What If You are Still in the Waiting Period?
If you are still within the 24-month waiting period of receiving SSDI benefits, traveling or living abroad may not affect your eligibility for Medicare disability. U.S. citizens living abroad (which includes any stay longer than 30 days) can continue to receive SSDI benefits.
How to Enroll in Medicare Disability
If you are eligible for Medicare disability, you may or may not need to take extra steps to enroll:
If you've been collecting SSDI benefits:
You'll be automatically enrolled in Medicare Parts A and B at the beginning of your 25th month.
You should receive your Medicare card in the mail (from the Social Security Administration) approximately three months prior to your coverage start date.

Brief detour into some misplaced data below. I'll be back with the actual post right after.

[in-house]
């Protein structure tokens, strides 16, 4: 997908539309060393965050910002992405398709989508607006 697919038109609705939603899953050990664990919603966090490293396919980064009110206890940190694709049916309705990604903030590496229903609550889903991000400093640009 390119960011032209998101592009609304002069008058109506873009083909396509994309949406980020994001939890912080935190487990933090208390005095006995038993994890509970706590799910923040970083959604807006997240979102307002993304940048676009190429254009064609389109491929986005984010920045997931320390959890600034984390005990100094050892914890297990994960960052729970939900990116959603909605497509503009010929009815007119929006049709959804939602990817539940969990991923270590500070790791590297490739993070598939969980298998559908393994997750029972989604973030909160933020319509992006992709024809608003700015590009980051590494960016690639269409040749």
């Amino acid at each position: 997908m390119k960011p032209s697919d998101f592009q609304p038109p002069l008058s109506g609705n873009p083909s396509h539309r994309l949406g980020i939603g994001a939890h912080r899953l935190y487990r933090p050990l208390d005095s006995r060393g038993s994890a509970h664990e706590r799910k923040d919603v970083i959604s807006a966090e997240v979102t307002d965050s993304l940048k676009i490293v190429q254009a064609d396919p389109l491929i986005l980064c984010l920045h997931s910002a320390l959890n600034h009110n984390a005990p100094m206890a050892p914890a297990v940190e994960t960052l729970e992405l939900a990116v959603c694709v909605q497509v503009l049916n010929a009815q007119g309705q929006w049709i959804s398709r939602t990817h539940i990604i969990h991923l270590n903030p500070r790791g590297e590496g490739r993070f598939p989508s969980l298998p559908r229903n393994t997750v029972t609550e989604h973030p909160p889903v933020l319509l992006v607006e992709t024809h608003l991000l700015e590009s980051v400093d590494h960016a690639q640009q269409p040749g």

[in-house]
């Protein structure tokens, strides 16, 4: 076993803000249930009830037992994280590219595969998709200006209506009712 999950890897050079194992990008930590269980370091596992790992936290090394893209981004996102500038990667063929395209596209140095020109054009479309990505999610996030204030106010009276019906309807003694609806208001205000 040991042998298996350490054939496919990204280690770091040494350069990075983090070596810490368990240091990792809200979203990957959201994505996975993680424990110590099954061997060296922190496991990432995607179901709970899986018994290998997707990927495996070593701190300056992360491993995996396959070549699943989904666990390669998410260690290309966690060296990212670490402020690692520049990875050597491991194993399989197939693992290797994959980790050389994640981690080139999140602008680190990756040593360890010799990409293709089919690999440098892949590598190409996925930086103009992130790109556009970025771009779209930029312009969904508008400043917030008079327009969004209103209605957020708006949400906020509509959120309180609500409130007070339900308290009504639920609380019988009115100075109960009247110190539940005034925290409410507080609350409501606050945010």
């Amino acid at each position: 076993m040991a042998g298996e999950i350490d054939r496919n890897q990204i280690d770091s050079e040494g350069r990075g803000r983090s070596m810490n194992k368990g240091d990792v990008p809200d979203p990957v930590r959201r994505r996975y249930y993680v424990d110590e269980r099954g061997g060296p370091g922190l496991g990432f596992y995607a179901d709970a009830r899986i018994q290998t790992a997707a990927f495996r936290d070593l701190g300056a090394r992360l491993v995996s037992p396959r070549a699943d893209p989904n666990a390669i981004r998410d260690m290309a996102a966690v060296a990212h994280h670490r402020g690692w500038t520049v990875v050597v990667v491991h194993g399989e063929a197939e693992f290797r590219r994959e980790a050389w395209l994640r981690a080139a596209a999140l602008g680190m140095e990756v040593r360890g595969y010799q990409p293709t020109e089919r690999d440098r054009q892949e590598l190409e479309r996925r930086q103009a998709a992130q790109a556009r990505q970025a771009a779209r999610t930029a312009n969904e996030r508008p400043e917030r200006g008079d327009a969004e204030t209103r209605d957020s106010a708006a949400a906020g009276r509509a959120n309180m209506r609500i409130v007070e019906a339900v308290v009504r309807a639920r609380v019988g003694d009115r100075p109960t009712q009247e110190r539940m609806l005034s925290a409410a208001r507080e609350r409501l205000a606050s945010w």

Your Part B premium (and Part A premium, if you owe one, will be deducted from your Social Security check.
If you've been diagnosed with ALS:
You'll be automatically enrolled in Medicare the first month you start collecting SSDI benefits. The 24-month waiting period does not apply to those with ALS diagnosis.
If you've been collecting SSDI for another disability, and then are diagnosed with ALS within the 24-month waiting period, you can enroll in Medicare immediately.
If you have ESRD, the eligibility process is a little different:
You can choose whether or not to enroll in Medicare — you are not automatically enrolled.
If you want to sign up, you can do so through your local social security office.
Medicare coverage is available to many people under the age of 65 with disabilities. Don't let fear of a complicated eligibility process keep you from getting Medicare benefits.
Andrea Bonner is a healthcare writer with more than 10 years of experience covering senior health. She is from the Raleigh-Durham area in North Carolina.